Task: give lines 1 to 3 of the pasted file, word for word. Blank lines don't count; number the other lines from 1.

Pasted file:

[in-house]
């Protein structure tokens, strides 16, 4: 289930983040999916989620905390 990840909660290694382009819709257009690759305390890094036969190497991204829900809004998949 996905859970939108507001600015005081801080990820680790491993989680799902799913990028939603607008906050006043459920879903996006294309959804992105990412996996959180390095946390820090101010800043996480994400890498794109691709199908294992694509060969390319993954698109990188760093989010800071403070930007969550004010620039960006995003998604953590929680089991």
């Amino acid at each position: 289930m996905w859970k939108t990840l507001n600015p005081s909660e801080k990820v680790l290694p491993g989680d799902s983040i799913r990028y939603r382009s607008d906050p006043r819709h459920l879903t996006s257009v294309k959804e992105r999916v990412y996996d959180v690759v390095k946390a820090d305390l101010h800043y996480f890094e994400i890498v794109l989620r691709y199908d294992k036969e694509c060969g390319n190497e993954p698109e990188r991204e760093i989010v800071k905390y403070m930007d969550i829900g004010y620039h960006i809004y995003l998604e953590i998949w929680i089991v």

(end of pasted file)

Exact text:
[in-house]
């Protein structure tokens, strides 16, 4: 289930983040999916989620905390 990840909660290694382009819709257009690759305390890094036969190497991204829900809004998949 996905859970939108507001600015005081801080990820680790491993989680799902799913990028939603607008906050006043459920879903996006294309959804992105990412996996959180390095946390820090101010800043996480994400890498794109691709199908294992694509060969390319993954698109990188760093989010800071403070930007969550004010620039960006995003998604953590929680089991």
């Amino acid at each position: 289930m996905w859970k939108t990840l507001n600015p005081s909660e801080k990820v680790l290694p491993g989680d799902s983040i799913r990028y939603r382009s607008d906050p006043r819709h459920l879903t996006s257009v294309k959804e992105r999916v990412y996996d959180v690759v390095k946390a820090d305390l101010h800043y996480f890094e994400i890498v794109l989620r691709y199908d294992k036969e694509c060969g390319n190497e993954p698109e990188r991204e760093i989010v800071k905390y403070m930007d969550i829900g004010y620039h960006i809004y995003l998604e953590i998949w929680i089991v």